KMF challenged students to build and race a single seat electric car. The project was coordinated in collaboration with Greenpower Education Trust, a fantastic organisation who work hard to spark young people's interests in engineering and STEM Subjects.
Their kit cars are designed for different age groups. The build and design process saw students pull together skills and knowledge from Maths, Design & Technology and Science subjects.
Eighteen local high schools participated. They were all provided with a Formula 24 kit car and received sponsorship from both local and national organisations, who provided both financial and mentoring support to the schools.
Working with the next generation of engineers and inspiring them to consider manufacturing as a rewarding career option is at the heart of the work that KMF (Precision Sheet Metal) is doing with local schools in Newcastle-under-Lyme.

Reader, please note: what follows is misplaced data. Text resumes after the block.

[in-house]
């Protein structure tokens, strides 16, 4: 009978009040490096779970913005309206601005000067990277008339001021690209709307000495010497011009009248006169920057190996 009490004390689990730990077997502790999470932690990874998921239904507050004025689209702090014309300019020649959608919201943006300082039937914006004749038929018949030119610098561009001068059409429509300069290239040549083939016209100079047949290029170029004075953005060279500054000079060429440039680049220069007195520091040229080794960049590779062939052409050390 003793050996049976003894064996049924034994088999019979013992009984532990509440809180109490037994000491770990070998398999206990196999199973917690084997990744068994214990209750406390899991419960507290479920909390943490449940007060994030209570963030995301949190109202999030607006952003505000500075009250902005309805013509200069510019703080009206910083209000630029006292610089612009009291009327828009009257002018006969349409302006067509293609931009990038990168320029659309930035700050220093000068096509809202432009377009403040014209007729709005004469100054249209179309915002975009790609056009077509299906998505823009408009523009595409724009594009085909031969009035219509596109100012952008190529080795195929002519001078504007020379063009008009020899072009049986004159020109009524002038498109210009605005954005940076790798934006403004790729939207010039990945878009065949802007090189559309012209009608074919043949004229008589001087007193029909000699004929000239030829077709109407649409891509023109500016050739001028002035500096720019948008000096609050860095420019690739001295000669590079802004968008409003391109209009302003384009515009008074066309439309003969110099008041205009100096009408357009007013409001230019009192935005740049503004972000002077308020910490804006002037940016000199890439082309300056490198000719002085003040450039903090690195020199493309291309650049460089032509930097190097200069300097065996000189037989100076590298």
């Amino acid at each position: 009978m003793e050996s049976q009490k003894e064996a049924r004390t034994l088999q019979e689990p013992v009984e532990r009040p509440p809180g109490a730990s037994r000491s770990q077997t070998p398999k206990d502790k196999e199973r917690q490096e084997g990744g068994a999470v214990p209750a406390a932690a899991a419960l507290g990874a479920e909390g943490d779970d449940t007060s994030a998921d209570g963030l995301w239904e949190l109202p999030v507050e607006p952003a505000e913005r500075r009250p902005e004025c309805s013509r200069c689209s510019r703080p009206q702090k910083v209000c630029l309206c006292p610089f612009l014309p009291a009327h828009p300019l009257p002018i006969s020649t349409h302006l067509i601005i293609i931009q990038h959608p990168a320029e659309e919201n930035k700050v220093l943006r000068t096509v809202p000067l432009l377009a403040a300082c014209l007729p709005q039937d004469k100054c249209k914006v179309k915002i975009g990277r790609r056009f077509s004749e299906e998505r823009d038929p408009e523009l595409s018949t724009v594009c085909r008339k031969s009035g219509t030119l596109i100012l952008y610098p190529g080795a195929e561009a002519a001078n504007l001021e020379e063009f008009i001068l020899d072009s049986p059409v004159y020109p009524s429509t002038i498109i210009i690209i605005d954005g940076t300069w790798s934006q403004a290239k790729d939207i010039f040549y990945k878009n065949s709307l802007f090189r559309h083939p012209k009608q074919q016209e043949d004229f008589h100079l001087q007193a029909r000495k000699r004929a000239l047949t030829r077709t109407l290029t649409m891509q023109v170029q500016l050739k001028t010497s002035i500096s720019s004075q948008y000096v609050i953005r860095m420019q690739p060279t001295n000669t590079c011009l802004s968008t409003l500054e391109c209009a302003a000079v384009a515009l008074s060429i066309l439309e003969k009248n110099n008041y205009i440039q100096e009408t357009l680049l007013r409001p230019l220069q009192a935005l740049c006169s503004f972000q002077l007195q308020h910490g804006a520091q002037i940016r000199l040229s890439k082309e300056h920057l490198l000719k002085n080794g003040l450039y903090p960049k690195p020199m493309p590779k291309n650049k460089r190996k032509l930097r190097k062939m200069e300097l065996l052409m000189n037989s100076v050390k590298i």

This KMF initiative is an extension of its existing The Young Engineer of the Year Awards, which is supported by the National Apprenticeship Scheme, in schools across North Staffordshire.
"With the IET Formula Goblin Project we wanted to encourage even younger students to consider engineering as a career option," said Gareth Higgins, KMF Managing Director.
Youngsters made use of the KMF apprentice workshop and training facilities to build the finished electric vehicles and gain a basic understanding of mechanics.
During their time at the KMF factory, the children were supported by KMF apprentice trainers and maintenance engineers.
After months of designing and building, the competition concluded with a spectacular Race Day, which was held at Darley Moor road race track where all 18 schools competed for the fastest lap, furthest distance travelled and best-designed car. However, only one participant could be crowned KMF Young Engineer of the year.